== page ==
The British government launched an investigation into a new directive by leaders of a north London ultra-Orthodox Jewish community barring women from driving.
In an open letter, a number of Belz rabbis in the Stamford Hill suburb wrote that female drivers defied Hasidic norms as well as “traditional rules of modesty,” the Jewish Chronicle reported Thursday. The rabbis also said that as of August, children driven to school by their mothers would be expelled.
Britain’s Education Secretary Nicky Morgan called the directive “completely unacceptable in modern Britain,” and said the government was taking the matter ‘very seriously.”
Launching an investigation into the matter on Friday, Morgan added: “If schools do not actively promote the principle of respect for other people they are breaching the independent school standards. Where we are made aware of such breaches we will investigate and take any necessary action to address the situation.”
The ban is believed to be unprecedented in the UK, and has prompted comparisons with bans on women driving in Saudi Arabia.
In a vox pop among community members on Friday, the Guardian found overwhelming support for the ban, among men and women. One man from the Belz community said: “I agree with the policy of women not driving. Hassidic women have never driven cars. No one is unhappy. Not one of my friends would let his wife drive.”
And a woman from the community added: “I don’t drive, because I want to be part of this community… There’s no ban on driving in other parts of the Jewish community. I can choose to educate my children in different schools; there are over 20 to choose from in Stamford Hill. But I believe that if you join a private school you have to abide by their rules.”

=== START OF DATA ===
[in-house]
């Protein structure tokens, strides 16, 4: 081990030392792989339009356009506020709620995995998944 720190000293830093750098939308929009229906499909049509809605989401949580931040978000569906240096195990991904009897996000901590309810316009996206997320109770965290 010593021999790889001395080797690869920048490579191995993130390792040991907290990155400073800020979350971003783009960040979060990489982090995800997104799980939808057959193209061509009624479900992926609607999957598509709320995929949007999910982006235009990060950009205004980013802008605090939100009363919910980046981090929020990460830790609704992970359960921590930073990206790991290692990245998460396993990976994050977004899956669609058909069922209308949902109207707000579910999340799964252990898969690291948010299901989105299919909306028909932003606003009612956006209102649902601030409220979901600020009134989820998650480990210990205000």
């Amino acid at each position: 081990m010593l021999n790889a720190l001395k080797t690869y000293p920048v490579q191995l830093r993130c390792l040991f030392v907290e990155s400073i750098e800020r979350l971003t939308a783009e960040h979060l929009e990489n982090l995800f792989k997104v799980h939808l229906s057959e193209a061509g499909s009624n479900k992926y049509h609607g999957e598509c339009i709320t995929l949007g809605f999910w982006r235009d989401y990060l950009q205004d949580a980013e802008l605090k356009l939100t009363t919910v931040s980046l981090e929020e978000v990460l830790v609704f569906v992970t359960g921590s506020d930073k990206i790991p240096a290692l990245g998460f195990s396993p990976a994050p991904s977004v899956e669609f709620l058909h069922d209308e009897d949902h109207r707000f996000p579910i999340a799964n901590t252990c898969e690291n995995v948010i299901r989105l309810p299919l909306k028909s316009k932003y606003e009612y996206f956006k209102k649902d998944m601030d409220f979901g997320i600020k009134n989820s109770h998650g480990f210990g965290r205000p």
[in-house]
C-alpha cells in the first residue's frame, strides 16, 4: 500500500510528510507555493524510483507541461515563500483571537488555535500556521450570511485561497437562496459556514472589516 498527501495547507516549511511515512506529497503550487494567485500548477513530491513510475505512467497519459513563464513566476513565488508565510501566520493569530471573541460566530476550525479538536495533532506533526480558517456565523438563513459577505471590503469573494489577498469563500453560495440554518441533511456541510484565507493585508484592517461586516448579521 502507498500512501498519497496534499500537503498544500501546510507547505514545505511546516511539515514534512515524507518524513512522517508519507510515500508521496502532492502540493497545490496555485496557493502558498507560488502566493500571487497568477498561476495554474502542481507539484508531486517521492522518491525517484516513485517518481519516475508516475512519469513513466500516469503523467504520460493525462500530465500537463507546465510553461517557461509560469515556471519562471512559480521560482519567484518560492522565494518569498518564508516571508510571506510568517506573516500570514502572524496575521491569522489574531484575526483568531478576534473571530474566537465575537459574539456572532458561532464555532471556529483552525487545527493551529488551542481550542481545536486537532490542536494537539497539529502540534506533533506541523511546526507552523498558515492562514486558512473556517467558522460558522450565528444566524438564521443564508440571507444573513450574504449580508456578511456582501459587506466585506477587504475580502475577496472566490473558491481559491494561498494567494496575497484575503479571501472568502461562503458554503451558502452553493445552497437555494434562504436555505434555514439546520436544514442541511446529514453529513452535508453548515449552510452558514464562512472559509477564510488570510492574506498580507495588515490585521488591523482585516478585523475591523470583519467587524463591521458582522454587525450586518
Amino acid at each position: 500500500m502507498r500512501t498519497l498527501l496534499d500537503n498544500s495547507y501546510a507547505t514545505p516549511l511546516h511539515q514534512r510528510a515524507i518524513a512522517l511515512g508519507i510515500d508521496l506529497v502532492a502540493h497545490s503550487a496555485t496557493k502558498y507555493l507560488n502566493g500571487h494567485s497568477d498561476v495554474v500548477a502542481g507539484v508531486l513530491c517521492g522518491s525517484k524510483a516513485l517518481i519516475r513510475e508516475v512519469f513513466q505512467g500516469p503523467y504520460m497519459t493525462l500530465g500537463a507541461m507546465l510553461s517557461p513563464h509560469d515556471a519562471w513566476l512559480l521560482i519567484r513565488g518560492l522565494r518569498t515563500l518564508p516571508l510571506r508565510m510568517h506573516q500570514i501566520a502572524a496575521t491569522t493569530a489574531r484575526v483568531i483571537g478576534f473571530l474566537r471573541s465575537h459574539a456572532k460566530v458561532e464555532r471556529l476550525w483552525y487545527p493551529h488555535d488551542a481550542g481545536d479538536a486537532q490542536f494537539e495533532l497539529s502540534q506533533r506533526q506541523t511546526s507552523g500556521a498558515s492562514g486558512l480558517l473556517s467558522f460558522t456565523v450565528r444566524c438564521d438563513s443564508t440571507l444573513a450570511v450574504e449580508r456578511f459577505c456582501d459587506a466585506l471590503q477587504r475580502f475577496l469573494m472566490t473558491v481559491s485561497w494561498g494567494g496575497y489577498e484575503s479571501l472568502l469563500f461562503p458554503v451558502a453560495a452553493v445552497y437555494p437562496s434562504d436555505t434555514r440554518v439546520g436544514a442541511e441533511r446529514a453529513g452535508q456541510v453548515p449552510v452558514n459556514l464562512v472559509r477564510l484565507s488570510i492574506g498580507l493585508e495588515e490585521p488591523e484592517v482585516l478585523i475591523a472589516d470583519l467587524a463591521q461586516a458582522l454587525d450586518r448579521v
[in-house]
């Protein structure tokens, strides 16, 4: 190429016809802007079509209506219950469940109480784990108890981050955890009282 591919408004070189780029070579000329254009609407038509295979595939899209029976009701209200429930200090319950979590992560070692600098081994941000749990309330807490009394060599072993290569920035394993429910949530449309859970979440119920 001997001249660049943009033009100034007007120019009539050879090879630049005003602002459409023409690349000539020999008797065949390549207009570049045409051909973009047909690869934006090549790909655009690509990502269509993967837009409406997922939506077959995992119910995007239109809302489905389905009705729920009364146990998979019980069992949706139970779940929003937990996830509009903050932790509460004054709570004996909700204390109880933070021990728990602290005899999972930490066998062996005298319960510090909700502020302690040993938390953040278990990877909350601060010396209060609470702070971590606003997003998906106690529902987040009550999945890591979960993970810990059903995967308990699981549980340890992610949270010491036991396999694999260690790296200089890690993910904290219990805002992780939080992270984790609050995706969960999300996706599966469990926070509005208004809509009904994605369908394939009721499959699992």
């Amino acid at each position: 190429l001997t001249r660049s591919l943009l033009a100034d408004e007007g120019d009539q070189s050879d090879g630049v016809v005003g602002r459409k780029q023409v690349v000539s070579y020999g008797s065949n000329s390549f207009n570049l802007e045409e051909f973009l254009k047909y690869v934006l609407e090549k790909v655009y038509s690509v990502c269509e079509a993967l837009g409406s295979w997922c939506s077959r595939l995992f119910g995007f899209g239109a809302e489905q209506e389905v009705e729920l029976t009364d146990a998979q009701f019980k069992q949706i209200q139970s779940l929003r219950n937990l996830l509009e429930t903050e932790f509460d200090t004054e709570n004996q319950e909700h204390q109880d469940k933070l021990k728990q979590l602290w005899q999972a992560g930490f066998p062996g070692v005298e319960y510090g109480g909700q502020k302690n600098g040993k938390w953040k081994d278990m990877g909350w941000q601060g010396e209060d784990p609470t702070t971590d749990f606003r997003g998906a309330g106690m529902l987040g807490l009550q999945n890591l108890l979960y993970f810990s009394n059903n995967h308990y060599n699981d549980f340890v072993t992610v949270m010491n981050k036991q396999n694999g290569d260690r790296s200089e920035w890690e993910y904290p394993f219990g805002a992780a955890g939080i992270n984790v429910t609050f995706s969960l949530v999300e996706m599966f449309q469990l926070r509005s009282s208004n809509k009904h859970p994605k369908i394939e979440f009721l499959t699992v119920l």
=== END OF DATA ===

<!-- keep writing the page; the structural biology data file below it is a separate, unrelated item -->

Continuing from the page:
The new guidelines were endorsed the leaders of the local Belz educational institutions and the Israeli Belz Rabbi Yissachar Dov Rokeach, who suggested the expulsion policy as a form of punishment.
The letter explained that “mothers of pupils who have started to drive” prompted the new measures after numerous complaints led to “great resentment among parents of pupils of our institutions.”
While many ultra-Orthodox women belonging to the Belz sect do not drive anyway, the report noted that the Stamford Hill directive is thought to be the first formal declaration against women drivers by a Jewish community in Britain.
Dina Brawer, the UK ambassador of the Jewish Orthodox Feminist Alliance, compared the new measures to the driving ban on women in Saudi Arabia, and said that “the instinct behind such a draconian ban is one of power and control, of men over women.”
Brawer called it “shameful and disturbing” that the policy was being disguised as a halachic imperative.
One local rabbi told the paper that he supported the policy because it upheld the community’s traditional values. “It’s always been regarded in Hasidic circles as not the done thing for a lady to drive,” he said.
However, a Stamford Hill woman interviewed by the paper argued that the policy was discriminatory and “disables women.”
“The more kids they have, the more they need to drive,” she said.
The Belz dynasty is one of the largest and most powerful religious movements in Israel, and has sizable communities in the UK, US and Canada.